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It is no longer understatement to say that the demand for water, the world second oil, is increasing exponentially both in urban and rural societies across the world. The increase exists substantially in developing continents of Africa, Asia, and Latin America. Recent estimates show that sub-Saharan African women spend about 16 million hours each day fetching drinking water.  In Nigeria, women spent more than two hours every day fetching water for domestic usage.   WaterAid recently noted that Nigeria is the third on the list of top ten countries with the highest number of people living without access to safe water. This has been projected to create several negative impacts on the urbanized and ruralized people including industries in the next ten years. According to Open Data for Africa, 35.7% Nigerians access water through well while 20% sourced it through the river and well respectively. This indicates that Nigerians largely get their water through well and river sources. The same organisation lamented that over 57 million Nigerians cannot get drinking water in a day.

The bulk of these Nigerians resides in the northern states of Bauchi, Adamawa, Kogi, Borno, Kaduna, Sokoto and southern states of Cross River, Enugu, and Bayelsa.  By 2030, Nigeria and other countries in the world have been predicted to experience severe water stress because concerned stakeholders would find it difficult to meet additional 40% sustainable water needs of millions of people with the propensity of damaging their living standard. Increased urbanization, climate change and a dynamic shift in food consumption are the key determinants of the demand identified by the Nigeria Association of Hydrological Sciences (NAHS).

The Big Business of Water

Lagos and other commercial cities in the country with the rapid urbanization are likely to be affected by the growing demand. Lagos state with over 12 million people needs a sustainable water production, distribution, and consumption system. Investigation reveals that households in places like Orile-Iganmu, Igando, Ajegunle, Amukoko and FESTAC Town are experiencing critical water shortage daily, leaving them to the use of unsuitable water for human consumption from wells and boreholes. Existing statistics indicates that Lagos state government produces about 210 million gallons of water per day below the residents’ need of 540 million gallons. Throughout the world, water scarcity is an opportunity for business minded people most importantly in urban areas with high population and growing middle-income group. Expert says N199 invested in water generates N796 return. For instance, a recent study found that average Nigerians are ready to pay N737 for water usage per month.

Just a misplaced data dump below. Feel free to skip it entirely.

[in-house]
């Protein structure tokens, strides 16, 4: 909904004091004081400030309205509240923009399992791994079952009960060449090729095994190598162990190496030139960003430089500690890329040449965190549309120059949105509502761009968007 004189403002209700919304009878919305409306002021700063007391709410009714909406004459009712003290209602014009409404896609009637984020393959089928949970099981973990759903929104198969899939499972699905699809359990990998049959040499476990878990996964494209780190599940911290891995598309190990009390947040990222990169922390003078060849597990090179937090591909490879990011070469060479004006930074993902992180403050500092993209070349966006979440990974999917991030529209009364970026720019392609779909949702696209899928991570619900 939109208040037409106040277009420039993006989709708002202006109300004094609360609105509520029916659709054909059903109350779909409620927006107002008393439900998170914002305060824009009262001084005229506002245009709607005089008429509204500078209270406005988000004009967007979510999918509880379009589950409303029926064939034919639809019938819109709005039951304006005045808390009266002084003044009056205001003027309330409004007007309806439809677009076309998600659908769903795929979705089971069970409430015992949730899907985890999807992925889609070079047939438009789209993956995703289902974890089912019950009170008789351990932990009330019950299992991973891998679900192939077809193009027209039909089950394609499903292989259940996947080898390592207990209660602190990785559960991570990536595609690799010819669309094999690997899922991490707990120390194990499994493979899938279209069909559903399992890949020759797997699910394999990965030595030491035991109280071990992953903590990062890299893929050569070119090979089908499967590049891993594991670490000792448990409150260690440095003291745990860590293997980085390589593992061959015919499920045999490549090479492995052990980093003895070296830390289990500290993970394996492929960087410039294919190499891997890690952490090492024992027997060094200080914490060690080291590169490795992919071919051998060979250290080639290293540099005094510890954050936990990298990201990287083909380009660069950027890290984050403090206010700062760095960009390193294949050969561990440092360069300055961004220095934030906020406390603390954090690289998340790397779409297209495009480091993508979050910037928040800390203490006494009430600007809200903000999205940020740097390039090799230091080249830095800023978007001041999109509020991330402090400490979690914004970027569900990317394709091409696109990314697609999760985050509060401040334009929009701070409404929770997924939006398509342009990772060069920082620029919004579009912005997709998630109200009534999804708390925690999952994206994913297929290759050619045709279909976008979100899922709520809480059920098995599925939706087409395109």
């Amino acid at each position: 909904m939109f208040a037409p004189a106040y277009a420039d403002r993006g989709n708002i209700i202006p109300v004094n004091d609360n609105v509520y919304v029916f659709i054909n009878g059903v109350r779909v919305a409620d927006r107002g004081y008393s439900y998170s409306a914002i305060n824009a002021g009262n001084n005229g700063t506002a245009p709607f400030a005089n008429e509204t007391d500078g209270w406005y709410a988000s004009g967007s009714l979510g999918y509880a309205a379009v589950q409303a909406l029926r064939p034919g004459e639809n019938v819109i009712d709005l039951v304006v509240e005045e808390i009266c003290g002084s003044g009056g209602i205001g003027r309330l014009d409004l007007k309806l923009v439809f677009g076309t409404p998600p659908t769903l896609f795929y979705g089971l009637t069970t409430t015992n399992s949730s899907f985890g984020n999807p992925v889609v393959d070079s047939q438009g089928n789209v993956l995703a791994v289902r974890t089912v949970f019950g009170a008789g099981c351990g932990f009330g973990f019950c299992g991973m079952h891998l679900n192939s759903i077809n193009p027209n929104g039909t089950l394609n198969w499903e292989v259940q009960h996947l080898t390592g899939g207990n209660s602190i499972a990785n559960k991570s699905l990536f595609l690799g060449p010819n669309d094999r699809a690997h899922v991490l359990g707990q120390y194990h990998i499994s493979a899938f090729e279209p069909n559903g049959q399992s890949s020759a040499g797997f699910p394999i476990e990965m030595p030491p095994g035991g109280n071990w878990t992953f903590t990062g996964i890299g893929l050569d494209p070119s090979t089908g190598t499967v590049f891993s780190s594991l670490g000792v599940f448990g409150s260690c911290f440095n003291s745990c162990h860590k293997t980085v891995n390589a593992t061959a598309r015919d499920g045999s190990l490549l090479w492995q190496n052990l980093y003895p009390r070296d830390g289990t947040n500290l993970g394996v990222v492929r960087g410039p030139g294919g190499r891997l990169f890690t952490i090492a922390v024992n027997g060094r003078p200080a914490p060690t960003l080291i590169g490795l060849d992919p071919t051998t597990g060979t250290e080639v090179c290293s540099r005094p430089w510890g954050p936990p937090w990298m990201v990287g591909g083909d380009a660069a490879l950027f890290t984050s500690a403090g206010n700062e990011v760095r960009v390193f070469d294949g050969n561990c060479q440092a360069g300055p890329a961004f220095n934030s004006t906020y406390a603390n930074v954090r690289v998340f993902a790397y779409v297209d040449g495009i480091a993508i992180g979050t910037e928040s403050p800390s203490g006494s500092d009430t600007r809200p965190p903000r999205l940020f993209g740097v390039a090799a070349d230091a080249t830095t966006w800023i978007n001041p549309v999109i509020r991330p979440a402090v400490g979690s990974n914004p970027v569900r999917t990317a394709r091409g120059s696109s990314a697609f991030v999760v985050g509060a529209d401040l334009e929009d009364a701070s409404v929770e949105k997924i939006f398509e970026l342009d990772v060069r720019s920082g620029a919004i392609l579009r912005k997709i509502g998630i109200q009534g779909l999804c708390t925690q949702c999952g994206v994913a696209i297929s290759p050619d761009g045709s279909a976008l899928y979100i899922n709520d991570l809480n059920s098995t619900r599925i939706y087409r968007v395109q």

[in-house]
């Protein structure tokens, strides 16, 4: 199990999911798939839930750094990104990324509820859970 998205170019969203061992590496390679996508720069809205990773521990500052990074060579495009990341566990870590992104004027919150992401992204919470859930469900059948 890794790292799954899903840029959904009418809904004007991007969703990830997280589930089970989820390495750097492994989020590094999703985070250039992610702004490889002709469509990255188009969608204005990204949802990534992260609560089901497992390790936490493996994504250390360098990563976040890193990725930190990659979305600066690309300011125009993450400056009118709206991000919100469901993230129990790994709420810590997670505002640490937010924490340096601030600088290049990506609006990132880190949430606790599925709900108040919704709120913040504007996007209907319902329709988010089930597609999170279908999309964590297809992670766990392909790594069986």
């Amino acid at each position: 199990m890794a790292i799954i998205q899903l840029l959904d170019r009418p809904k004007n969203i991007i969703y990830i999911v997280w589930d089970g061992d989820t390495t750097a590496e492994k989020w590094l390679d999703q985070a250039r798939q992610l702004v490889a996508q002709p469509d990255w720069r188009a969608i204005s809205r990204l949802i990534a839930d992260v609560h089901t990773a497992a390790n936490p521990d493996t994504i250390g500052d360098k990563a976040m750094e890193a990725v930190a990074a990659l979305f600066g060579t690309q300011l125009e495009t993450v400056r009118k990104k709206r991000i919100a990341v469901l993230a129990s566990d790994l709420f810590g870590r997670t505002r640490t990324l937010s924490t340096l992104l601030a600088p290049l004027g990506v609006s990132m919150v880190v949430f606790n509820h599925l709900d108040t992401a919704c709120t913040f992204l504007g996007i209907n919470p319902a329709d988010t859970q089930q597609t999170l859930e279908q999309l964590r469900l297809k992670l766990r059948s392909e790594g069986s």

Attainment of the country’s policy of utilization of available water for optimum, long-term, an environmentally sustainable socio-economic benefit for the entire populace depends on the collective efforts of the government at all levels and water resources professionals such as hydrologists and water resources engineers.   It has been estimated that by 2036, stakeholders in water industry; regions and sectors would spend between $50 and $60 billion on water productivity improvements. The bulk of the spending has been said to be from private sector companies that need water the most. Besides domestic water usage, energy, extractive and chemical, and product manufacturing industries need a great volume of water for their operations. To produce quality products for consumers, food and Beverage Company relies on access to clean water. In its recent report, Mckinsey discovers that high-tech companies, power suppliers, agriculture, forestry, mining, and pharmaceuticals are at the high risk. In 2004, Pepsi Bottling and Coca-Cola shut down because household farmers were competing with them for water. To avert such risk, SABMiller spends $500,000 in each of its location, according to the latest report.

Closing the identified water demands and scarcity, Nigeria needs companies like Banyan Water  and Water Access Rwanda who have using varied business strategies helping their immediate communities in conserving and using water sustainably. In its 2015 report, Banyan Water announced saving of over 2 billion gallons of water since the company’s emergence. Warwanda on its part is providing a platform that increases rural household access to clean water and addressing consequences of drinking unclean ones.